Joshua Lee Altersberger

ALTERSBERGER

SEBRING — Attorneys and the 10th Judicial District have been working for more than a year and a half to hold a re-sentencing hearing for Joshua Lee Altersberger.

He may still have one — it’s scheduled for February 2020 — but a pending Florida Supreme Court case might render his chance at a re-sentencing null and void, according to Assistant State Attorney Steve Houchin. He has a status conference scheduled for Aug. 23 at 8:30 a.m. at the Polk County Courthouse, court room 9B.

In June, law.com reported on the case of convicted murderer Duane Eugene Owen, where Owen’s lawyer, James L. Driscoll, argued that retroactive re-sentencing hearings for those sentenced after 2002 should be available to older cases.

Owen, 58, has spent more than three decades on death row after being convicted of the 1984 rape and murder of Georgianna Worden in Palm Beach County, law.com reports.

This all comes as a revamped Florida Supreme Court is exploring whether to reverse course on decisions that allowed dozens of convicted murderers to have their death sentences reconsidered.

Law.com states that Gov. Ron DeSantis reshaped the Supreme Court early this year, transforming a widely-believed liberal-leaning majority into a conservative one.

At issue is not only whether or not the Florida Supreme Court’s partial retroactivity formula violates the Eighth and Fourteenth Amendments to the U.S. Constitution by limiting the class of condemned prisoners obtaining a life-or-death jury determination, under Hurst v. Florida (2016).

Also, another question is whether or not the Supreme Court’s partial retroactive formula employed for Hurst violations in Florida also violate the Supremacy Clause of the United States Constitution in light of Montgomery v. Louisiana (2016).

Altersberger, 31, had pleaded guilty to a charge of capital murder in the slaying of Florida Highway Patrol Trooper Nick Sottile on Jan. 12, 2007.

After his guilty plea, a jury voted 9-3 to impose the death penalty, and was sentenced.

However, a January 2016 ruling by the U.S. Supreme Court declared in Hurst v. Florida that a unanimous verdict is required for a death penalty.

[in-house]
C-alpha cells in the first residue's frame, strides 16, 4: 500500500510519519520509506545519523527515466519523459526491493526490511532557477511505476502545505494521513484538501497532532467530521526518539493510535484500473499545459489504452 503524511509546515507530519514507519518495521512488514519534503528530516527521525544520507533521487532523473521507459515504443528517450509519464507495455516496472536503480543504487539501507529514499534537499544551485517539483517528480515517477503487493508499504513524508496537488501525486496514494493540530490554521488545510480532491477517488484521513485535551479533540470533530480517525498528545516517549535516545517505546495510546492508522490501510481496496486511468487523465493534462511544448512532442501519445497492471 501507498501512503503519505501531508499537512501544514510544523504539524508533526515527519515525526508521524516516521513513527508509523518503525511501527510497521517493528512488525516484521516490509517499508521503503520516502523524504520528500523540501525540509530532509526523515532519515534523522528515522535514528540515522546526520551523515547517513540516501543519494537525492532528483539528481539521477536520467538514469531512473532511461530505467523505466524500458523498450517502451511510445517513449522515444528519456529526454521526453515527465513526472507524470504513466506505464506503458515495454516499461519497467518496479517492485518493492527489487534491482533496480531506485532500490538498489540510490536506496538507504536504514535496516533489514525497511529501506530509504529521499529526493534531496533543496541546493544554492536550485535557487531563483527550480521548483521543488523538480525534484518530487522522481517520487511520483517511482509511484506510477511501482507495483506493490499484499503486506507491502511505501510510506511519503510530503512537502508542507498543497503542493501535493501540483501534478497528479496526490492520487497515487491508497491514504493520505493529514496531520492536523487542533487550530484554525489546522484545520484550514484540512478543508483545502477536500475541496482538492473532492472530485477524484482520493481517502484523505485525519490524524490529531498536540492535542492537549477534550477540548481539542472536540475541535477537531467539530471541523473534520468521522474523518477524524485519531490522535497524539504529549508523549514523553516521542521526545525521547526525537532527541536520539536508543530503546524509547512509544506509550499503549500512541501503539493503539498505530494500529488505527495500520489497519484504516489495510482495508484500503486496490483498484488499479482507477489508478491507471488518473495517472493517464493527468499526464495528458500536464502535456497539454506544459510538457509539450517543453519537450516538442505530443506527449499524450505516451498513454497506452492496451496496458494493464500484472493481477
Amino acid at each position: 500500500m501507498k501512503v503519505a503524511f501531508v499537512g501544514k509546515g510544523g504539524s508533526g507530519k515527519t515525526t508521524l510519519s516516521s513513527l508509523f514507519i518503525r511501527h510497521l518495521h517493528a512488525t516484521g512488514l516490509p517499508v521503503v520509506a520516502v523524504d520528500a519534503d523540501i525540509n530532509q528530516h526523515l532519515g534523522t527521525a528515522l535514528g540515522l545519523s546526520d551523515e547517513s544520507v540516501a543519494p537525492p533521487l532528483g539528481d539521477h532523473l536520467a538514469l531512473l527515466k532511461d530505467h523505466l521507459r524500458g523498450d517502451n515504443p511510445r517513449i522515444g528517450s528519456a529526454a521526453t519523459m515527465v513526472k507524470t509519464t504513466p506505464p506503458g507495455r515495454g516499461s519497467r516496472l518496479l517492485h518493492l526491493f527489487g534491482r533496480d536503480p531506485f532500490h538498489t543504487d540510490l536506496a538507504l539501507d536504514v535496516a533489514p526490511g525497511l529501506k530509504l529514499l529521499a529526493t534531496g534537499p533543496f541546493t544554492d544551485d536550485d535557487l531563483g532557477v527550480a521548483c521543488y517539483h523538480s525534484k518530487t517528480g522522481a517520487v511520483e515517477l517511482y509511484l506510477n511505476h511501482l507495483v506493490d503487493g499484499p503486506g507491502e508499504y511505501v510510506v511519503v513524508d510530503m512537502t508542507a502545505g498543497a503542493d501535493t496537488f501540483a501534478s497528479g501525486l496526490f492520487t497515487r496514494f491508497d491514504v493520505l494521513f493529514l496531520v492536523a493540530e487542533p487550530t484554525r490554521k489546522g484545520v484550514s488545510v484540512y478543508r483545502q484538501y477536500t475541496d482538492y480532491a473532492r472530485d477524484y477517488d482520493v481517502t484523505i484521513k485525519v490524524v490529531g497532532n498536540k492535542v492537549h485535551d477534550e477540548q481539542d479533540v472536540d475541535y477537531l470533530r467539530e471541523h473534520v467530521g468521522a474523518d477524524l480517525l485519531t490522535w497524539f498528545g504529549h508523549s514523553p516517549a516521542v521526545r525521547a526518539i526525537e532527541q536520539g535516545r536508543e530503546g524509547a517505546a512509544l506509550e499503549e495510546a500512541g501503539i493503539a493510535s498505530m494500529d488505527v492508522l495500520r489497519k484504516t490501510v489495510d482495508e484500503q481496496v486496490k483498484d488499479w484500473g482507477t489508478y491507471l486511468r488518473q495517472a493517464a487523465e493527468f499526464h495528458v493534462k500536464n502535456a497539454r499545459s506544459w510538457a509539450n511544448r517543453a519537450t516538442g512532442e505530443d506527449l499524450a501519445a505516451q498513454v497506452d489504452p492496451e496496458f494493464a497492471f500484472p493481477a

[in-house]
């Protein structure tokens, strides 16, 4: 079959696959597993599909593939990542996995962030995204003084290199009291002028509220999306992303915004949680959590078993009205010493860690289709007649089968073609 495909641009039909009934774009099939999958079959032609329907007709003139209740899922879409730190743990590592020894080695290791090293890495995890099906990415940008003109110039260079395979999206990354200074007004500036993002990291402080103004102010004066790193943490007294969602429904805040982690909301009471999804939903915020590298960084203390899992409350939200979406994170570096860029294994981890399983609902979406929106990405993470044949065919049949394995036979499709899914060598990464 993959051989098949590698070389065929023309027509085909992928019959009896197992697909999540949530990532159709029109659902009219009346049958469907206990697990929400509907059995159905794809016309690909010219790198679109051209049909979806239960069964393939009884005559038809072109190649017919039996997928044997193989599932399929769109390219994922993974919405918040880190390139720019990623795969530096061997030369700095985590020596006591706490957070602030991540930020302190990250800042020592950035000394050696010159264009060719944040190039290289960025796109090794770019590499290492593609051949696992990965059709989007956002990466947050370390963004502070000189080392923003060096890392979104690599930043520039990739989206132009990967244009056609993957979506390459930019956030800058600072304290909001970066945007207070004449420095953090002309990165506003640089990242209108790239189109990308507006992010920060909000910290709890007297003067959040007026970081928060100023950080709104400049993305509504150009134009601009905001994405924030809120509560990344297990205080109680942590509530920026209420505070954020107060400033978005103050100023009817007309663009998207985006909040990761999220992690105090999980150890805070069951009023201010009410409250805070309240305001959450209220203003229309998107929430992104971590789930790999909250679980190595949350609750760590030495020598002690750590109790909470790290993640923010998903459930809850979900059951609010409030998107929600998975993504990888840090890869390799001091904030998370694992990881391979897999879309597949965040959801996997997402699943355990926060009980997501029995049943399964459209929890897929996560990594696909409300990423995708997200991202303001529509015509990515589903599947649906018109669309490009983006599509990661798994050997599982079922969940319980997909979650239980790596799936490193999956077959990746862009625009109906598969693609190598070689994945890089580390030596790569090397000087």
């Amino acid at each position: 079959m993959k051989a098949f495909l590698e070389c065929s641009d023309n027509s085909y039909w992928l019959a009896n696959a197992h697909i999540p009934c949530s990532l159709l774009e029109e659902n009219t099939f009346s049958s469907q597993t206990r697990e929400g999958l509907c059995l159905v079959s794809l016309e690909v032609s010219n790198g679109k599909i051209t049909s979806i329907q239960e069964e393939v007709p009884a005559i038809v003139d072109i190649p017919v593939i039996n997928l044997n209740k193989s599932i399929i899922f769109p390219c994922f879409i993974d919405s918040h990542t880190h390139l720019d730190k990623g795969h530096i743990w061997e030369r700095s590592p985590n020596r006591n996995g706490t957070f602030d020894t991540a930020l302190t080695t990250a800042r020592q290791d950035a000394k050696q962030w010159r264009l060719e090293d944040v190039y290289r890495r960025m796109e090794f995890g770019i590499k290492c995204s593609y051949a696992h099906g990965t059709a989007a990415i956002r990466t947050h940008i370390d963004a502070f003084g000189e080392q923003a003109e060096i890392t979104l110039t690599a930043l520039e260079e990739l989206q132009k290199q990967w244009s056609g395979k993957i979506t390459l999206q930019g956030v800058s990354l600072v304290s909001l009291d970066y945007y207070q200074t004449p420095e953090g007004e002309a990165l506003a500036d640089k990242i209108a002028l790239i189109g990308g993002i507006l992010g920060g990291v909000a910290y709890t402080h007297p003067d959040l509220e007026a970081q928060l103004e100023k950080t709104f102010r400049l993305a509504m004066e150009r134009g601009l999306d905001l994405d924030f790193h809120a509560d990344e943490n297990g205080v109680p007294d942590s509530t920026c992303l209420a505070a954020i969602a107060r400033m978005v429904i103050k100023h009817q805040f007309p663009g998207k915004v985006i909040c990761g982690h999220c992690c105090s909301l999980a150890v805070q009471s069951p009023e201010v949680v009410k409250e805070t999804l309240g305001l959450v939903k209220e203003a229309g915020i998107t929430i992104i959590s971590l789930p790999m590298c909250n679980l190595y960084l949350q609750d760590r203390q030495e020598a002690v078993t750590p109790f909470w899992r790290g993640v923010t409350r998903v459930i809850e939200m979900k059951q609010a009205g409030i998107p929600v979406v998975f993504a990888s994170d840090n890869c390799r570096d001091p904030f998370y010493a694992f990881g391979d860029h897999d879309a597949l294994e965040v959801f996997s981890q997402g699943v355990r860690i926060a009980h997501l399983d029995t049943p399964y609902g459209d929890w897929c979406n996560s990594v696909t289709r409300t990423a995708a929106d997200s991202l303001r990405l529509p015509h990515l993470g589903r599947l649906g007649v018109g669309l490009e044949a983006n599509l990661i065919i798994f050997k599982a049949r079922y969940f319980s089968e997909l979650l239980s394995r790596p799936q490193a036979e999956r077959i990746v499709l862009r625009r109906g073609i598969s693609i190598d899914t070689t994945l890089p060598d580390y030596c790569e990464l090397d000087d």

Thus, the Supreme Court ruled that the Florida death penalty process was unconstitutional by allowing judges, and not jurors, to decide if prosecutors had proven that any aggravating factors supported the death penalty.

As a result, the Florida Supreme Court overturned the death penalty sentence and ordered a new re-sentencing hearing on several such death penalty cases affirmed by the Florida Supreme Court after June 2002.

Florida Supreme Court said the less-than-unanimous ruling left uncertainty as to whether the jury properly weighed aggravating and mitigating circumstances in reaching the decision.

When examining the vote and whether it gave sufficient uncertainty to overturn a death penalty, the court wrote that although the jury recommended death by a vote of 9 to 3, the court could not determine whether or not the jury unanimously found that the aggravating factors that favor the death penalty outweighed the mitigation factors to not impose the death penalty.

“We can only determine that the jury did not unanimously recommend a sentence of death,” the court wrote.

Sottile, a lieutenant with the Florida Highway Patrol, was killed when he made a traffic stop on northbound U.S. 27, outside Lake Placid. Authorities said that when Sottile approached the vehicle that Altersberger was driving, Altersberger pretended to be compliant. But when Sottile took his hands off his gun, Altersberger pulled out a gun and shot Sottile.

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